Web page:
The truth is that the 1 percent never took over American politics. They had control all along.
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And they don’t have much incentive to act in the interest of the majority. Indeed, the entire constitutional system was designed to ensure that they would not have to be bothered with cries from the unwashed masses. Under the present constitutional system, there simply isn’t much that those masses can threaten them with. They are as superfluous to the economy as they always were to the political system, required to act merely in a superficial capacity as consumers or as voters—roles that have increasingly come to coincide.
The insulation of the elite, however, does not change the fact that for most of America there is an ongoing, and worsening, societal crisis: Living standards continue to slip; quality education has become unaffordable to many; foreign policy ill serves the needs of the majority; and the pressing issues of the day, such as ISIS and climate change, are systematically neglected.
There are only two ways to resolve this crisis: reset the economy or reset the political system. Both would require Americans to moderate their hyper-individualist philosophy.
This has been possible in the past. The rise of labor unions in the 1920s and the New Deal of the 1930s led to an increased focus on collective-bargaining power and national solidarity with the unemployed and the uneducated. This effectively rebalanced the economy, by giving the majority more power in the workplace, if not in the political arena.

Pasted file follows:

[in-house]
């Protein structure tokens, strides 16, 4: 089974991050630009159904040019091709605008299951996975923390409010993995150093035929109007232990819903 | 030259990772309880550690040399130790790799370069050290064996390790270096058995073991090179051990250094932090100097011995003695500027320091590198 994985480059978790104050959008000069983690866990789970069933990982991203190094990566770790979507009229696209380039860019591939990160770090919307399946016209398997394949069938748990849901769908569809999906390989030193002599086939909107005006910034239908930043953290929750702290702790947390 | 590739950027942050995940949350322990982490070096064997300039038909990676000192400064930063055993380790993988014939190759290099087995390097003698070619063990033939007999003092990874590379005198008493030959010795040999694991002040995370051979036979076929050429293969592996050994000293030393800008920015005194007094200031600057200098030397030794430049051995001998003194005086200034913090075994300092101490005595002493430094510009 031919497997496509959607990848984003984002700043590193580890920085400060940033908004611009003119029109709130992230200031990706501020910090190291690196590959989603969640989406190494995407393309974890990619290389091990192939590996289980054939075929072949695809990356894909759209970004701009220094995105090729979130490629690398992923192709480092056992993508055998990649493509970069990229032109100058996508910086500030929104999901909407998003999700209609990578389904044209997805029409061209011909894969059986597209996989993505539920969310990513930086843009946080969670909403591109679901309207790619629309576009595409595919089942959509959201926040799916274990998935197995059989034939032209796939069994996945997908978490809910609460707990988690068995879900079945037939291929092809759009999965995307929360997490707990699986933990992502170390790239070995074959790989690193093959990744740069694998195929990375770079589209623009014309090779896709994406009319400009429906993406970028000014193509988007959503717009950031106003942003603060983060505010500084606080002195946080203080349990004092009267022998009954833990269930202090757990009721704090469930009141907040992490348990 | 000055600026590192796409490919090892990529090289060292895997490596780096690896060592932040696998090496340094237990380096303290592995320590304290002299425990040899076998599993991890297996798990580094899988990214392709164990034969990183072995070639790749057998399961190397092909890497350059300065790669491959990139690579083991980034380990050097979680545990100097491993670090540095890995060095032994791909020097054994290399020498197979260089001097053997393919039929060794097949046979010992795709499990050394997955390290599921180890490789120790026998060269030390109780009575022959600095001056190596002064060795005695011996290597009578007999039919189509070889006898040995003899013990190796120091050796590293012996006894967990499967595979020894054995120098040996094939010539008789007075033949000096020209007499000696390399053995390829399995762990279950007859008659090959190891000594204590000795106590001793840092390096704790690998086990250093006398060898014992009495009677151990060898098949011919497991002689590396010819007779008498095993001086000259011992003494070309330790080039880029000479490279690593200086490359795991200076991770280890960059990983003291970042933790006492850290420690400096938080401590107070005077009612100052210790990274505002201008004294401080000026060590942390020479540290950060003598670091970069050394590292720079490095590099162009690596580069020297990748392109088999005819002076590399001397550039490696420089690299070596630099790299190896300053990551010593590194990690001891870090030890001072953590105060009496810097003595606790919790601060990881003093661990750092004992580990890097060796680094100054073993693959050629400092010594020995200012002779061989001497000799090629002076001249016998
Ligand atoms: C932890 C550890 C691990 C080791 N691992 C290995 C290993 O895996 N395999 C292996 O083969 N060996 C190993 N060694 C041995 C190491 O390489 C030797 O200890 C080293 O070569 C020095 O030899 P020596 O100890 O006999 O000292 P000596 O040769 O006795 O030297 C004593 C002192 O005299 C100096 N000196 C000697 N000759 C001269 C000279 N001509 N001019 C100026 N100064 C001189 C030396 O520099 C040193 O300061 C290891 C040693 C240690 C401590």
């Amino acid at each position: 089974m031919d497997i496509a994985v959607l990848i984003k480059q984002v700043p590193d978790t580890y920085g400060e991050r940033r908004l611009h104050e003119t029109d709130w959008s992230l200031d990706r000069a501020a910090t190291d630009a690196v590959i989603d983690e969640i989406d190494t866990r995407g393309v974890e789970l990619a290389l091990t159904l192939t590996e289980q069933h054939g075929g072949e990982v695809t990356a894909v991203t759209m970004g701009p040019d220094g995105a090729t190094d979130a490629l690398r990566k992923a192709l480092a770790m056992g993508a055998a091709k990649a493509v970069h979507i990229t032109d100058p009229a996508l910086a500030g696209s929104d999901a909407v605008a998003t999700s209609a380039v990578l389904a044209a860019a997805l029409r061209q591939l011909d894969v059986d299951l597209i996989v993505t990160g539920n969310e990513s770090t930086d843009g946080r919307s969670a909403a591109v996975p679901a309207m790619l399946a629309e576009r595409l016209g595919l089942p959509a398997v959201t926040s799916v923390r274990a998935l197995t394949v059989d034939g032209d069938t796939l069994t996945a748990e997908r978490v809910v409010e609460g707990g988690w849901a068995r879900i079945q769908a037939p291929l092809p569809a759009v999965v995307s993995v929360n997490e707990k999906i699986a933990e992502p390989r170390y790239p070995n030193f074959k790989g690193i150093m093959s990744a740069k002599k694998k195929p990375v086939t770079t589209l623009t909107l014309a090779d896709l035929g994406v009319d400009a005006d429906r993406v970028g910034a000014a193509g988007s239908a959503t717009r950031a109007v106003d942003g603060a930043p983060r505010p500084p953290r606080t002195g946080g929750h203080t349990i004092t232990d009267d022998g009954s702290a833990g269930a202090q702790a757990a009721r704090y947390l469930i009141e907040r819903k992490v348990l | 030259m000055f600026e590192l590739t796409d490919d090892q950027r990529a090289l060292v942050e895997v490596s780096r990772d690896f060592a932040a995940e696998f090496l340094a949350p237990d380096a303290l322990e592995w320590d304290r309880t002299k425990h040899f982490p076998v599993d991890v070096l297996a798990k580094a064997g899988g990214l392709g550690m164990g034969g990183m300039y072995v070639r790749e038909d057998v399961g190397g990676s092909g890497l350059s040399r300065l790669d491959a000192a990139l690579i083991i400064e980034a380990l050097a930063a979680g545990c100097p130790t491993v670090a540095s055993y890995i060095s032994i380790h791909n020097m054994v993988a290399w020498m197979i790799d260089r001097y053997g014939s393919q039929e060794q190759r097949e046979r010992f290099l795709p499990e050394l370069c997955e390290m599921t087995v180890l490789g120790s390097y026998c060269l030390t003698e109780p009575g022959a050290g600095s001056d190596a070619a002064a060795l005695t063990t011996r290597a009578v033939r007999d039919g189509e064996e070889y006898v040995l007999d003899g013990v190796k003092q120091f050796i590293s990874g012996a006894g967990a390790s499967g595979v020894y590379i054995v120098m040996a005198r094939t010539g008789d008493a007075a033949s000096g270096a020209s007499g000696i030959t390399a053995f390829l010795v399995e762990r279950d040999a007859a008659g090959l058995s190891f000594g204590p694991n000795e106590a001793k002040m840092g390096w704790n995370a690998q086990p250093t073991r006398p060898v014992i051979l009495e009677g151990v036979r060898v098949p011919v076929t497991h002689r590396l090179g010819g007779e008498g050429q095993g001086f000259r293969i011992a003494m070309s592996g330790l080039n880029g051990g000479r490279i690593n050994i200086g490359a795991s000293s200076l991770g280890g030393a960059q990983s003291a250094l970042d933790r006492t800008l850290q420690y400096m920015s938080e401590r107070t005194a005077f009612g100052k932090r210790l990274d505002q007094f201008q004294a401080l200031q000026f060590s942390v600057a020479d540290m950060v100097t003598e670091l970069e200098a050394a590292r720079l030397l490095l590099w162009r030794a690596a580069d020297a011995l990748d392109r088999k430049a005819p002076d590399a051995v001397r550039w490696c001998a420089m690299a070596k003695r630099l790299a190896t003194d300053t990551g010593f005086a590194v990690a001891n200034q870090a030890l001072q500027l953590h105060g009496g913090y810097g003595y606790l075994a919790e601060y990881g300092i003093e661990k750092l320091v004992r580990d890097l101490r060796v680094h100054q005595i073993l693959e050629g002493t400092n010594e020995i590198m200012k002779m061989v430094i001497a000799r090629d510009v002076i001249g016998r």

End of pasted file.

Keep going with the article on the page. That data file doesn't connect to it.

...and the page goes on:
Americans could alleviate the current crisis with another New Deal. There are a multitude of means, such as introducing basic social income, raising the inheritance tax, introducing financial-transaction taxes, agreeing to a package of debt relief for former students, and pegging salaries within corporations to prevent severe income inequality within the same company. Together, these reforms could improve the lives of most Americans while preserving the constitutional system and leaving the political power of the 1 percent largely intact, as the founders intended. The elite, however, currently show no interest in taking such system-saving measures. If anything, they have chosen to double down on the myth of go-it-alone individualism that seeks to portray the very wealthy as “job-creators” who must be wheedled into staying in the country lest they seek greener pastures elsewhere.